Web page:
All-white All Blacks leave for South Africa

10 May 1960

All Black–Māori issue protest poster (Alexander Turnbull Library, Eph-C-RACIAL-1959-01)

Despite protests, the controversial rugby tour went ahead. The issue of sporting ties with South Africa would eventually split the country in 1981 (see 12 September).

The All Blacks first toured South Africa, with its entrenched racial segregation, in 1928. Although Māori had always been eligible to represent New Zealand, the New Zealand Rugby Football Union chose not to select them to play in South Africa. In 1928 this meant leaving behind players like the legendary George Nēpia. No players identifiable as Māori would tour South Africa until 1970, and even then, they did so as ‘honorary whites’.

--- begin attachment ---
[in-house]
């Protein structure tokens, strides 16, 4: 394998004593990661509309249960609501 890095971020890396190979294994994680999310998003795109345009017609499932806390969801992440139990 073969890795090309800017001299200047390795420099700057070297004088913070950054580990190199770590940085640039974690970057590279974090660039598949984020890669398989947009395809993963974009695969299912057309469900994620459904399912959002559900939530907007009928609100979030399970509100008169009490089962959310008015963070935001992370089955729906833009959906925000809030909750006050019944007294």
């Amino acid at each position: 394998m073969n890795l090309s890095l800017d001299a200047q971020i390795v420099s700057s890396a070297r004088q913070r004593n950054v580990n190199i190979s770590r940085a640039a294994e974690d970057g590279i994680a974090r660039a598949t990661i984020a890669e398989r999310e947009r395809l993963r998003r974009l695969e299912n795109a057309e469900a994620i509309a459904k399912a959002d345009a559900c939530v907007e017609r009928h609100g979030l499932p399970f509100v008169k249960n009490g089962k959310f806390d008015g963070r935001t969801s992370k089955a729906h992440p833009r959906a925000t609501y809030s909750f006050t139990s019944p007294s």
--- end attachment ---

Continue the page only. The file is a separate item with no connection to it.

In 1960 nearly 160,000 people signed a petition opposing that year’s tour by an ‘all white All Blacks’ team. Groups like the Citizens’ All Black Tour Association campaigned with the slogan, ‘No Maoris − No Tour’. Others argued that politics had no place in sport. In the end, Wilson Whineray’s team left as planned, their aircraft narrowly missing demonstrators who were sprinting across the runway at Whenuapai airport.

The All Blacks lost the series 2–1, with one test drawn.